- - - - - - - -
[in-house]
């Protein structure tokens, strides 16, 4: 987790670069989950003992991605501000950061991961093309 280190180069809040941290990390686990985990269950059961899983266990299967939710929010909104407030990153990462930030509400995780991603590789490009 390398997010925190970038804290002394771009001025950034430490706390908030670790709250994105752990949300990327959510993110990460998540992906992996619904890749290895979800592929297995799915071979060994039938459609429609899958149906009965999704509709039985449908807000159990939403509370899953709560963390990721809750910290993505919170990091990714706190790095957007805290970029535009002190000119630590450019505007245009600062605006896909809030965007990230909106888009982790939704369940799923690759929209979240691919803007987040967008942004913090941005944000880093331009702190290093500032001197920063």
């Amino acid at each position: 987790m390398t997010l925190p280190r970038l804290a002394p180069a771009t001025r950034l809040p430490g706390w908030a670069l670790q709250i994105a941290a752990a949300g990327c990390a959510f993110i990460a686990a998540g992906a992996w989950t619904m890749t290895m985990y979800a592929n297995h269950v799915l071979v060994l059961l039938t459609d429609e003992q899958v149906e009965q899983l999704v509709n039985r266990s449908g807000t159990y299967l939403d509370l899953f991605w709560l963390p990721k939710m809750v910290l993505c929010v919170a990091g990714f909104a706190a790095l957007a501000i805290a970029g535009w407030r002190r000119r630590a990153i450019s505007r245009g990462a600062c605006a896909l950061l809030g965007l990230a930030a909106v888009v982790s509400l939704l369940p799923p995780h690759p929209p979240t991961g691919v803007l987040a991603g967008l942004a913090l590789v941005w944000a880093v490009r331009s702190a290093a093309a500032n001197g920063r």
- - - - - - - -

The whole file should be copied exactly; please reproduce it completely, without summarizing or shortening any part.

[in-house]
């Protein structure tokens, strides 16, 4: 987790670069989950003992991605501000950061991961093309 280190180069809040941290990390686990985990269950059961899983266990299967939710929010909104407030990153990462930030509400995780991603590789490009 390398997010925190970038804290002394771009001025950034430490706390908030670790709250994105752990949300990327959510993110990460998540992906992996619904890749290895979800592929297995799915071979060994039938459609429609899958149906009965999704509709039985449908807000159990939403509370899953709560963390990721809750910290993505919170990091990714706190790095957007805290970029535009002190000119630590450019505007245009600062605006896909809030965007990230909106888009982790939704369940799923690759929209979240691919803007987040967008942004913090941005944000880093331009702190290093500032001197920063």
């Amino acid at each position: 987790m390398t997010l925190p280190r970038l804290a002394p180069a771009t001025r950034l809040p430490g706390w908030a670069l670790q709250i994105a941290a752990a949300g990327c990390a959510f993110i990460a686990a998540g992906a992996w989950t619904m890749t290895m985990y979800a592929n297995h269950v799915l071979v060994l059961l039938t459609d429609e003992q899958v149906e009965q899983l999704v509709n039985r266990s449908g807000t159990y299967l939403d509370l899953f991605w709560l963390p990721k939710m809750v910290l993505c929010v919170a990091g990714f909104a706190a790095l957007a501000i805290a970029g535009w407030r002190r000119r630590a990153i450019s505007r245009g990462a600062c605006a896909l950061l809030g965007l990230a930030a909106v888009v982790s509400l939704l369940p799923p995780h690759p929209p979240t991961g691919v803007l987040a991603g967008l942004a913090l590789v941005w944000a880093v490009r331009s702190a290093a093309a500032n001197g920063r």